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CMAJ. Jan 8, 2002; 166(1): 65–66.

If we're so different, why do we keep overlapping? When 1 plus 1 doesn't make 2

In the last decade, guidelines for the presentation of statistical results in medical journals have emphasized confidence intervals (CIs) as an adjunct to, or even a replacement for, statistical tests and p values. Because of the intimate links between the 2 concepts, authors now use statements like “the 95% CI overlaps 0” where they would formerly have stated “the difference is not statistically significant at the 5% level.” Although this interchangeability is technically correct in 1-sample situations, it does not carry over fully to comparisons involving 2 samples. A frequently encountered misconception is that if 2 independent 95% CIs overlap each other, as they do in Fig. 1, then a statistical test of the difference will not be statistically significant at the 5% level.

figure 19FF1
Fig. 1: Group means with confidence intervals that overlap.

Why is this not necessarily so? Consider the means in 2 independent groups, meanA and meanB, with for simplicity meanA being the smaller of the 2. The 95% CI for the mean in group A is approximately given by meanA plus or minus twice the standard error of the mean for that group, SEA, and correspondingly for group B. A mathematical check for whether these CIs overlap is given by adding the distance 2SEA (from meanA to the upper bound of the CI) to 2SEB and comparing this sum with the distance between the 2 means, that is, meanB minus meanA (Fig. 2). The CIs overlap when

figure 19FF2
Fig. 2: Confidence intervals and comparison of 2 group means (hypothetical clinical trial data: SEA = SEB = 1.8, means differ by 3 SE; assuming n > 30 and independent samples, the 2-sided p value for testing the difference in means is approximately ...

[Equation 1]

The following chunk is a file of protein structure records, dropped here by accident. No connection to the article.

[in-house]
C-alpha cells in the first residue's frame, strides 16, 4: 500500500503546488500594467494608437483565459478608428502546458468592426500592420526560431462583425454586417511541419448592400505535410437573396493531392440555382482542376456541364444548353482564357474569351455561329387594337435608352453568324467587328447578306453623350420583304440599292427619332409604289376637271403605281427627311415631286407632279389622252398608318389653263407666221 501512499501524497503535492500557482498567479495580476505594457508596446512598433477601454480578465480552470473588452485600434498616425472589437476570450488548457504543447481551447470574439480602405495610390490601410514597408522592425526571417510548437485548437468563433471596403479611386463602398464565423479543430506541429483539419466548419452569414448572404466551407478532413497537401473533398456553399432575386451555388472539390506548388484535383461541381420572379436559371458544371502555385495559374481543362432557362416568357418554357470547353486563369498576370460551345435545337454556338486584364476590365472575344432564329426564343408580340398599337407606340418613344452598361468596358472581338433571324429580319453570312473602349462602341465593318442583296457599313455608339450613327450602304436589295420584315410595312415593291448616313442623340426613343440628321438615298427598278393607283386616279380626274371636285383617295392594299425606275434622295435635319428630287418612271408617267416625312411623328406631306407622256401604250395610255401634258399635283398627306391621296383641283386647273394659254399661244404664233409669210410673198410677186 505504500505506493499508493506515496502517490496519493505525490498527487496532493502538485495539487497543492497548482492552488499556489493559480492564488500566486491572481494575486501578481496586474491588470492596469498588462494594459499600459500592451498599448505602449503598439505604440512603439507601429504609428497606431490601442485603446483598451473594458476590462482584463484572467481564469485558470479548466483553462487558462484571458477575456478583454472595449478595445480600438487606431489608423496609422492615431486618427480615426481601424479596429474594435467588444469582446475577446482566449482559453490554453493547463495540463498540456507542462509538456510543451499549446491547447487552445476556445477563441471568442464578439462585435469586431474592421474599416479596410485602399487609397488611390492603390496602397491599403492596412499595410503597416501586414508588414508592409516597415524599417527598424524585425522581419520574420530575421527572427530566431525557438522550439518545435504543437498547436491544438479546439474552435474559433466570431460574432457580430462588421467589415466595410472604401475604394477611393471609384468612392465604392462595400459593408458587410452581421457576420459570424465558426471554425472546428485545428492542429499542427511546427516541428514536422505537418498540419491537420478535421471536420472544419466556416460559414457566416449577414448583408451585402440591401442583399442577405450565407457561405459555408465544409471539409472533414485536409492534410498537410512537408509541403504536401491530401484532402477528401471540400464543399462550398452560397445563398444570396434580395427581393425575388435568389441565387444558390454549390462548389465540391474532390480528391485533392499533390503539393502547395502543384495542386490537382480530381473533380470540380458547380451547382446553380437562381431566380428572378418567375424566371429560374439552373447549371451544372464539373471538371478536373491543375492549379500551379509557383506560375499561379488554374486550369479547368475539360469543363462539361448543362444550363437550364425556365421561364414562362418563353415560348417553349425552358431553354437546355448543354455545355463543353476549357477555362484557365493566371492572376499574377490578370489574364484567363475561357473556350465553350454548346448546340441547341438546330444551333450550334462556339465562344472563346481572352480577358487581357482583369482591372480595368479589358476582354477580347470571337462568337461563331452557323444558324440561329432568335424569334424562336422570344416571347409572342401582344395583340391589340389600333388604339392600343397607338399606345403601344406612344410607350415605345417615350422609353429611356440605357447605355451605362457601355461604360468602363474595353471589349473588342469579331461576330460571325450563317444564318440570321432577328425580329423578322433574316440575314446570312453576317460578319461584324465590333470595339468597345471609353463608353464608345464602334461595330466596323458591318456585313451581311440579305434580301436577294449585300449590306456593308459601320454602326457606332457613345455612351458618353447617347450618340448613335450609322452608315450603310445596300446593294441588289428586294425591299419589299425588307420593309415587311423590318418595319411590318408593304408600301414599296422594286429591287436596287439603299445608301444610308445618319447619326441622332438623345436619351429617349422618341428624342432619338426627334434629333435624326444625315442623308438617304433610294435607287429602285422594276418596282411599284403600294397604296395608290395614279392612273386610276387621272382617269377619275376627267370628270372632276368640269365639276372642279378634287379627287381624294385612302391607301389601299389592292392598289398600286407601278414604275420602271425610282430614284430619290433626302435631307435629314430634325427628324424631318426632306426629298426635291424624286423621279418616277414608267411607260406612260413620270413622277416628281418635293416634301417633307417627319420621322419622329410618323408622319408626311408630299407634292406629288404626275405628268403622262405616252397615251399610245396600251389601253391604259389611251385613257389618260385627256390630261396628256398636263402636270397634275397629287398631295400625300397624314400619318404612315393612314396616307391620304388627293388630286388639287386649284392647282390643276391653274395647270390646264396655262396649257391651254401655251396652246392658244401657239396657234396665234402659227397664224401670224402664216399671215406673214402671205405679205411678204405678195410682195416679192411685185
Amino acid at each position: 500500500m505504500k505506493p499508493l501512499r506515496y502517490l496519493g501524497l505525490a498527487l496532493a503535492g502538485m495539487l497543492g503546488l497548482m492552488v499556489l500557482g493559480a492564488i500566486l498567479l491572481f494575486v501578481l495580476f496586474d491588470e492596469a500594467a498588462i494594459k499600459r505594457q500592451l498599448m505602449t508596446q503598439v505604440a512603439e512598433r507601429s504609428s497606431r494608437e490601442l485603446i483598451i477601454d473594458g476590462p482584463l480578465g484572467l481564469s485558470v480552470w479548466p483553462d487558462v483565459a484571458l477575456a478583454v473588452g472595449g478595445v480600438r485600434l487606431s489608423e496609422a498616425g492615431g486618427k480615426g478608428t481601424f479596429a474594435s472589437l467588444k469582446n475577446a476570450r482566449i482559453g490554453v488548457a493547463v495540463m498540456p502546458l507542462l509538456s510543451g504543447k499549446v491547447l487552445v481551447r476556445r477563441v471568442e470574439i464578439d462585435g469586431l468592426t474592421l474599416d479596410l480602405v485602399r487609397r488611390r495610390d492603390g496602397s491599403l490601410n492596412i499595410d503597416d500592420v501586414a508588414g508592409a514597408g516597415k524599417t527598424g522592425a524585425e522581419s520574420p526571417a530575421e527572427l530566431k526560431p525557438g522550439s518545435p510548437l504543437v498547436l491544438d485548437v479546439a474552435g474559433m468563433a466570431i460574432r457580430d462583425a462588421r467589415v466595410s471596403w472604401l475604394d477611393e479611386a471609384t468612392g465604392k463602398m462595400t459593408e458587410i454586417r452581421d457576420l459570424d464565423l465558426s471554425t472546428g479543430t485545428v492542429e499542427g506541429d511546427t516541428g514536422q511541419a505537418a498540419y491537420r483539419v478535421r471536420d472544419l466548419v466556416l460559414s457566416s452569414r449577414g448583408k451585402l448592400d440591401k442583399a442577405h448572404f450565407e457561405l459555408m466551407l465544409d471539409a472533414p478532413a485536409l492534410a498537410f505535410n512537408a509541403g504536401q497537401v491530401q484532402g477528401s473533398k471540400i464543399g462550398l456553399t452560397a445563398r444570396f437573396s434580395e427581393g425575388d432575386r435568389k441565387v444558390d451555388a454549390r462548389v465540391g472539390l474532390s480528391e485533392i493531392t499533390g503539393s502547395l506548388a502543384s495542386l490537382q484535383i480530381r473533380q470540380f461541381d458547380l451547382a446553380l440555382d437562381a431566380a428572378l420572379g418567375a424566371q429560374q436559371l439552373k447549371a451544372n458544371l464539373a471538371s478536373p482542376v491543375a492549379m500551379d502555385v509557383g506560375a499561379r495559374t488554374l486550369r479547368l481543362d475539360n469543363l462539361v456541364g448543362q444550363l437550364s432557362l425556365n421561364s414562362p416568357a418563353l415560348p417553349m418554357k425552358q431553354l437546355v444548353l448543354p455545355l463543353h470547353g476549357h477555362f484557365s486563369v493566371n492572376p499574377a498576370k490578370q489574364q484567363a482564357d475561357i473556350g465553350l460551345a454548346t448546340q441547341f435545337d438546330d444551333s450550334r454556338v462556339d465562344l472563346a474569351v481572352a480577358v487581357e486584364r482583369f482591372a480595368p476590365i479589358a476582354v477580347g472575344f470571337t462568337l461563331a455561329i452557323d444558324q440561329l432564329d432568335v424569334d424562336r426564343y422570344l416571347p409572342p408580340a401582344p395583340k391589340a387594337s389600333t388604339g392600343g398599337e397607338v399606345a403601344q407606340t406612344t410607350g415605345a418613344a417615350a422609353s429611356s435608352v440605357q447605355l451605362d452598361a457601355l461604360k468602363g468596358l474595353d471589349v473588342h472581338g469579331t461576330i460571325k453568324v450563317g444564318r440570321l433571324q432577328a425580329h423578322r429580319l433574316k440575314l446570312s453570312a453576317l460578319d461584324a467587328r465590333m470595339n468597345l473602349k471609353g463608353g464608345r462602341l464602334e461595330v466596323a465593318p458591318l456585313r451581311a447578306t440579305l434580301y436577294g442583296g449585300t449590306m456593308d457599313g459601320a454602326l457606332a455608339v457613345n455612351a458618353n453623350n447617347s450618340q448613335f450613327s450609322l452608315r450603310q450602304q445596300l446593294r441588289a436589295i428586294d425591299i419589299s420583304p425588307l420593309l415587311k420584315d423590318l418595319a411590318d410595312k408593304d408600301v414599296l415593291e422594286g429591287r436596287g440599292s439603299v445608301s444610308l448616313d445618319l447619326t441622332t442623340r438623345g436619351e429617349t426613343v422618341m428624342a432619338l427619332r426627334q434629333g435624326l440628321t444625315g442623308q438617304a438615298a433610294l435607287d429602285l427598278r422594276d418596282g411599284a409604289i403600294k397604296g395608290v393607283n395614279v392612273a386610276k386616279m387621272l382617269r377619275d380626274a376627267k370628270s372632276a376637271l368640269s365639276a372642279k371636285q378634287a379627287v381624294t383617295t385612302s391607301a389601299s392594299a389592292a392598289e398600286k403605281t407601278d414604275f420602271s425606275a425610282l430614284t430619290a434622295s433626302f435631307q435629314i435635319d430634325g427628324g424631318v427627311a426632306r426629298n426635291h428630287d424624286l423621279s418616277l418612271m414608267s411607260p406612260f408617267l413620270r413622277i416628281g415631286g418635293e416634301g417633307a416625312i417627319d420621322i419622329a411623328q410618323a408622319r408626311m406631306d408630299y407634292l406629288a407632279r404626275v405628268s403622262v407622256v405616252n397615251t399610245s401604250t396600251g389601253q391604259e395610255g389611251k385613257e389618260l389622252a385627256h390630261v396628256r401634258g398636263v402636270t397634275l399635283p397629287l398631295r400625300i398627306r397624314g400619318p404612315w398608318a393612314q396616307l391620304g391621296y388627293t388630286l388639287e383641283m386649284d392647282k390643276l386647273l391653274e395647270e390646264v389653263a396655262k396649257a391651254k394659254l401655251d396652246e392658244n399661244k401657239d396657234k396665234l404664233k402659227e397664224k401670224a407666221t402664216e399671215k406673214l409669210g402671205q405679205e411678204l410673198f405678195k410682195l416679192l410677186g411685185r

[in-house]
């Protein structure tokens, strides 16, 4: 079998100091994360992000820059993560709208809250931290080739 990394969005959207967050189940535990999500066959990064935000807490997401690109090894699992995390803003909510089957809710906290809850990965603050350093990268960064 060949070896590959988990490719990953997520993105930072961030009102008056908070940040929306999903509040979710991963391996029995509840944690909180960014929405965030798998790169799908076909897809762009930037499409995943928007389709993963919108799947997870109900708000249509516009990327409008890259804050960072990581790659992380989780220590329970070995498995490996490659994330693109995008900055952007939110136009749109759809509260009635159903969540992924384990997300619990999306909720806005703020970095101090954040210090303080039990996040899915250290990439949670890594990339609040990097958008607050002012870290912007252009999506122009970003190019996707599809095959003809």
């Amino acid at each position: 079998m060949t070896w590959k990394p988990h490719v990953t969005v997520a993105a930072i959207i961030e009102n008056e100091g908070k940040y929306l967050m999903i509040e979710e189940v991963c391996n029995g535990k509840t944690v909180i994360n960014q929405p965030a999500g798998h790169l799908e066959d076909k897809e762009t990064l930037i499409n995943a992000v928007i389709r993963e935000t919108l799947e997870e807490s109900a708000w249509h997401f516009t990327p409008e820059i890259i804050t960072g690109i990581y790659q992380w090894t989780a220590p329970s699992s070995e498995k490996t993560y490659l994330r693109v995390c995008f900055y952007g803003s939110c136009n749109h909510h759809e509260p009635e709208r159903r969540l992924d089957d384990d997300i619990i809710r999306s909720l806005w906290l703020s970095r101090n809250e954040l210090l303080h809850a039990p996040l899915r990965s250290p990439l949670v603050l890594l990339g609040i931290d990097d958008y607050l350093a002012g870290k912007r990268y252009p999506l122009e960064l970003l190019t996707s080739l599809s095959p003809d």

equation image

But overlapping confidence intervals do not demonstrate that group means are not statistically significantly different from each other. In a 2-sample t-test to compare 2 means, significance is attained at the 0.05 level if the t statistic exceeds the critical value of about 2, which occurs when the difference between the means exceeds twice its standard error, namely, if

[Equation 2]

equation image

This standard error reflects the fact that the standard error of a difference involves summing the standard error of each estimate, but doing so by “adding in quadrature,” for example,

[Equation 3]

equation image

Thus, to evaluate the overlap of 2 95% CIs and to determine whether at the same time the difference between the means is significant at the 0.05 level, the following rough rule can be used:

[Equation 4]

equation image

If SEA and SEB are equal, the condition is as follows:

[Equation 5]

equation image

When one SE is 25% larger than the other, the boundaries are 3.2 and 4.5 times the smaller SE. As the lower boundary remains close to 3, Moses1 was prompted to display group means with error bars that were 1.5 SE around the mean in order to have a “by eye” test of significance between the 2 group means while presenting the information in the 2 groups separately.


This article has been peer reviewed.

Competing interests: None declared.

Correspondence to: Dr. Rory Wolfe, Department of Epidemiology and Preventive Medicine, Central and Eastern Clinical School, Monash University and the Alfred Hospital, Commercial Rd., Prahran, Victoria 3183, Australia; fax 61 3 9903 0556; ua.ude.hsanom.dem@eflow.yror


1. Moses LE. Graphical methods in statistical analysis. Annu Rev Public Health 1987;8:309-53. [PubMed]

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